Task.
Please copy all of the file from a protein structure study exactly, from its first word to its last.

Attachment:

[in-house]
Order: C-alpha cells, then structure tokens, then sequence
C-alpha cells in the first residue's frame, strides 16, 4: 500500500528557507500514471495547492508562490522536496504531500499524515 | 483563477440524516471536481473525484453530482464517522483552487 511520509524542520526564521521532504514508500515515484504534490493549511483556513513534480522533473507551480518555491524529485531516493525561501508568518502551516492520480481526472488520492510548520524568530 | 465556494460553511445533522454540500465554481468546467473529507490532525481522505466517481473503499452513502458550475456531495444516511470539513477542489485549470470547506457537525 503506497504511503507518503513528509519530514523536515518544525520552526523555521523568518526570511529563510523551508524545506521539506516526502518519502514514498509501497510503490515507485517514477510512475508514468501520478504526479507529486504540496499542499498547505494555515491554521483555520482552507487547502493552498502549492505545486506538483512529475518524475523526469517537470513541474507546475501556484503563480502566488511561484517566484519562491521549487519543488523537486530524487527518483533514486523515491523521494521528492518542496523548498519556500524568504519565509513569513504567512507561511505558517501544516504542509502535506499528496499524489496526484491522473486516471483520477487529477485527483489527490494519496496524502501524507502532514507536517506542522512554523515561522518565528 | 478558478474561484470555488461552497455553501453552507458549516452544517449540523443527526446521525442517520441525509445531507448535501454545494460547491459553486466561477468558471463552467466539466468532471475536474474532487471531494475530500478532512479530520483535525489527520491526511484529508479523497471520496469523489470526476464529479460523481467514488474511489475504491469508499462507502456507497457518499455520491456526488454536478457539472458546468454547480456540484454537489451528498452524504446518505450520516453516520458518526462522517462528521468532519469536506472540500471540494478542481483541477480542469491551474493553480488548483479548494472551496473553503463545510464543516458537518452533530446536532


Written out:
[in-house]
Order: C-alpha cells, then structure tokens, then sequence
C-alpha cells in the first residue's frame, strides 16, 4: 500500500528557507500514471495547492508562490522536496504531500499524515 | 483563477440524516471536481473525484453530482464517522483552487 511520509524542520526564521521532504514508500515515484504534490493549511483556513513534480522533473507551480518555491524529485531516493525561501508568518502551516492520480481526472488520492510548520524568530 | 465556494460553511445533522454540500465554481468546467473529507490532525481522505466517481473503499452513502458550475456531495444516511470539513477542489485549470470547506457537525 503506497504511503507518503513528509519530514523536515518544525520552526523555521523568518526570511529563510523551508524545506521539506516526502518519502514514498509501497510503490515507485517514477510512475508514468501520478504526479507529486504540496499542499498547505494555515491554521483555520482552507487547502493552498502549492505545486506538483512529475518524475523526469517537470513541474507546475501556484503563480502566488511561484517566484519562491521549487519543488523537486530524487527518483533514486523515491523521494521528492518542496523548498519556500524568504519565509513569513504567512507561511505558517501544516504542509502535506499528496499524489496526484491522473486516471483520477487529477485527483489527490494519496496524502501524507502532514507536517506542522512554523515561522518565528 | 478558478474561484470555488461552497455553501453552507458549516452544517449540523443527526446521525442517520441525509445531507448535501454545494460547491459553486466561477468558471463552467466539466468532471475536474474532487471531494475530500478532512479530520483535525489527520491526511484529508479523497471520496469523489470526476464529479460523481467514488474511489475504491469508499462507502456507497457518499455520491456526488454536478457539472458546468454547480456540484454537489451528498452524504446518505450520516453516520458518526462522517462528521468532519469536506472540500471540494478542481483541477480542469491551474493553480488548483479548494472551496473553503463545510464543516458537518452533530446536532